This may or may not yield the desired "compromise" of being able to run many systems across a (theoretical) broad set of instruments whilst having limited capital, versus having more desirable results with fewer systems but a big portfolio taking all signals.

I think you may find this hybrid approach suggested above works better for shorter term systems that have more trades and thus are not dependent on catching one or two big moves a year.

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Post by nodoodahs » Thu Nov 11, 2010 4:36 pm

td80 wrote:I mean what is "best" in terms of instrument or signal at any given time?
That sounds like something determined by testing in the context of your system(s).
td80 wrote:This may or may not yield the desired "compromise" of being able to run many systems across a (theoretical) broad set of instruments whilst having limited capital ...
If you find a differentiator to use in ranking trades for a system, it WILL allow you to run that system against more instruments with some given amount of capital. If you DO NOT find a differentiator, then it won't, and running the system with limited capital means limiting your number of instruments.
td80 wrote:... versus having more desirable results with fewer systems but a big portfolio taking all signals.
Again, this sounds like something to spend some time testing in the context of your systems.
td80 wrote:I think you may find this hybrid approach suggested above works better for shorter term systems that have more trades and thus are not dependent on catching one or two big moves a year.
If momentum is used as a differentiator in a trend-following system, you WILL catch every big move, just not ALL of the move.

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Post by alp » Tue Nov 16, 2010 7:21 pm

I find it interesting that there is a general bias to backtest systems using very large portfolios when actually only a small number of traders or funds will be able to actually trade such portfolios.

I suspect that with unusually large and diversified portfolios almost everything works better and you're likely to get more impressive numbers and also be able to mix different systems or use staggered parameters sets so as to get smoother equity curves or, perhaps, better risk-adjusted returns.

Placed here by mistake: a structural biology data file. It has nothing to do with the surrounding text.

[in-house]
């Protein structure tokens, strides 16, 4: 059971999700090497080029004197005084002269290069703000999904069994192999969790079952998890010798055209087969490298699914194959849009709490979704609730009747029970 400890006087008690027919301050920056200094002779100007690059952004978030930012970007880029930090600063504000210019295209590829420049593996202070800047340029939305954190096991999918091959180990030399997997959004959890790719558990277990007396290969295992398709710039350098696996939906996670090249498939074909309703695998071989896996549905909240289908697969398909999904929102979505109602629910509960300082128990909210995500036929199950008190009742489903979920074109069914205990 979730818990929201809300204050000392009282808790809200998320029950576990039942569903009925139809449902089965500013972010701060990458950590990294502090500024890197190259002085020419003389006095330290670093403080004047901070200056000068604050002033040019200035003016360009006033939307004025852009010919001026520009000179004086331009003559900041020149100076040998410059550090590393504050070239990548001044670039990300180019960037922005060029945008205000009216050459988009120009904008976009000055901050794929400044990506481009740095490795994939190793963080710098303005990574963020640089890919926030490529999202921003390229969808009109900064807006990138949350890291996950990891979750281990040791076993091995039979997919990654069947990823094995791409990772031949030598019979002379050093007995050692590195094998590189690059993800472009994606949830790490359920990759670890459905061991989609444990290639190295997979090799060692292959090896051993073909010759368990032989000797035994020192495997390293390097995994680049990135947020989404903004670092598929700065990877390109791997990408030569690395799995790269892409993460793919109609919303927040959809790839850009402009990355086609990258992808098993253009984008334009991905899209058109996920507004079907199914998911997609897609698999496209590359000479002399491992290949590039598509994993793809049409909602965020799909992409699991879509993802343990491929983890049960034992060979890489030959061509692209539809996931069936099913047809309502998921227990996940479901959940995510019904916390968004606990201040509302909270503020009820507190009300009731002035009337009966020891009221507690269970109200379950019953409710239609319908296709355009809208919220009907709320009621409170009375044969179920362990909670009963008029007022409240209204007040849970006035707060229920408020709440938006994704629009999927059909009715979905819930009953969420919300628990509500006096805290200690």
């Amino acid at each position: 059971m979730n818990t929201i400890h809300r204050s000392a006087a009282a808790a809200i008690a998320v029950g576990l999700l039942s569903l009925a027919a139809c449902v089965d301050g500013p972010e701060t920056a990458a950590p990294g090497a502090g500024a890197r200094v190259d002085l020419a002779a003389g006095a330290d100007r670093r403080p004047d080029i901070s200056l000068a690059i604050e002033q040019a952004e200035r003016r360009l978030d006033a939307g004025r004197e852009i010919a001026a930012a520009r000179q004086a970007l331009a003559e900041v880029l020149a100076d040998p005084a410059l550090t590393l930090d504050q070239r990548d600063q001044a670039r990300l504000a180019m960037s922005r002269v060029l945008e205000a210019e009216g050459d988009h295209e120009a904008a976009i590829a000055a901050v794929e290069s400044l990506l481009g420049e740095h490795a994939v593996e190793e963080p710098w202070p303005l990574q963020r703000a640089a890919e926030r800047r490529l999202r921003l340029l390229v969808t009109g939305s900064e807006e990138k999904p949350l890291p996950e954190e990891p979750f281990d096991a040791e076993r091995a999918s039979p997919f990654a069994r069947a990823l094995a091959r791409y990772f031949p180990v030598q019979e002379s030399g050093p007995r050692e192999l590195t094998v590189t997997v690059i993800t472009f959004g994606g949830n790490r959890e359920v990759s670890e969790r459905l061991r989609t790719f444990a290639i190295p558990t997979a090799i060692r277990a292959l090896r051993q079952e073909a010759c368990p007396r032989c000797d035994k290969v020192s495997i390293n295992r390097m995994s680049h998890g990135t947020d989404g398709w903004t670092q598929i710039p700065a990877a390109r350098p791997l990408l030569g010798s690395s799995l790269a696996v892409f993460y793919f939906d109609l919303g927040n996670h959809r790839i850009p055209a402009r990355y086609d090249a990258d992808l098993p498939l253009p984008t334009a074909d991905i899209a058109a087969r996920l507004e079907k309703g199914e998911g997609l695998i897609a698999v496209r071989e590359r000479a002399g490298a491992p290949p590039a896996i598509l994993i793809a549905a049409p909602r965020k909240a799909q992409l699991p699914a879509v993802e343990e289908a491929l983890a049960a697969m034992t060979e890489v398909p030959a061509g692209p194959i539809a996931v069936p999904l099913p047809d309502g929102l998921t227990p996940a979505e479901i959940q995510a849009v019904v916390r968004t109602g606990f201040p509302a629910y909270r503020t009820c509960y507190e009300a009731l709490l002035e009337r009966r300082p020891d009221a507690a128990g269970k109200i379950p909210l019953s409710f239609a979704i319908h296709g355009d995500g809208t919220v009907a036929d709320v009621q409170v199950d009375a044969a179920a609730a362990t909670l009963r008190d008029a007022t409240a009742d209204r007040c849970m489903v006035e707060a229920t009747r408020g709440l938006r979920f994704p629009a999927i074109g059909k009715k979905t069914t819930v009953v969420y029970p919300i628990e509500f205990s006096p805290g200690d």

Yet if you can only trade or just want to trade a small number of instruments then you'd better focus your research on what is relevant to you, i.e., your trading portfolio, and use larger portfolios for other purposes such as finding robust parameters sets or testing your system in a different scenario.

Whatever I think the answers you're looking for your research can only be found by doing research, i.e., backtests. And what really matters about the direction you take in your tests is what you want about them.

What do you really want? According to Bob Proctor this is the key to the Secret.

sluggo
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Post by sluggo » Tue Nov 16, 2010 7:38 pm

alp wrote: ... to backtest systems using very large portfolios when actually only a small number of traders or funds will be able to actually trade such portfolios.
If your system has a maximum number of allowed positions, you can trade it on an infinitely large portfolio. Furthermore, you can do so without taking infinite amounts of risk.

If you can only trade a small number "N" of instruments simultaneously, you can set the maximum number of allowed positions = N, and then trade a portfolio of (5 x N) or (30 x N) instruments. It's possible, you could do it; all you need do is modify your trading system code and then debug your modifications.

Besides diversification, there's another benefit: reducing the dynamic range of total portfolio heat (REF 1), for example as shown in Figure 1 of the Blox Marketplace system "Thermal BBBO" (REF 2). The unpredictability of total portfolio heat is vastly reduced.
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Total portfolio heat is kept within a narrow range
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alp
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Post by alp » Tue Nov 16, 2010 8:10 pm

Thanks for pointing it out, Sluggo. I will check the concept of reducing the dynamic range of portfolio total heat while increasing the average heat more carefully.

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Portfolio Construct

Post by lperepol » Tue Nov 16, 2010 9:57 pm

I was wondering if anyone has tried to construct a portfolio using pairs?

For example:
Say System A has optimal parameters X
and
Say System B has optimal parameters Y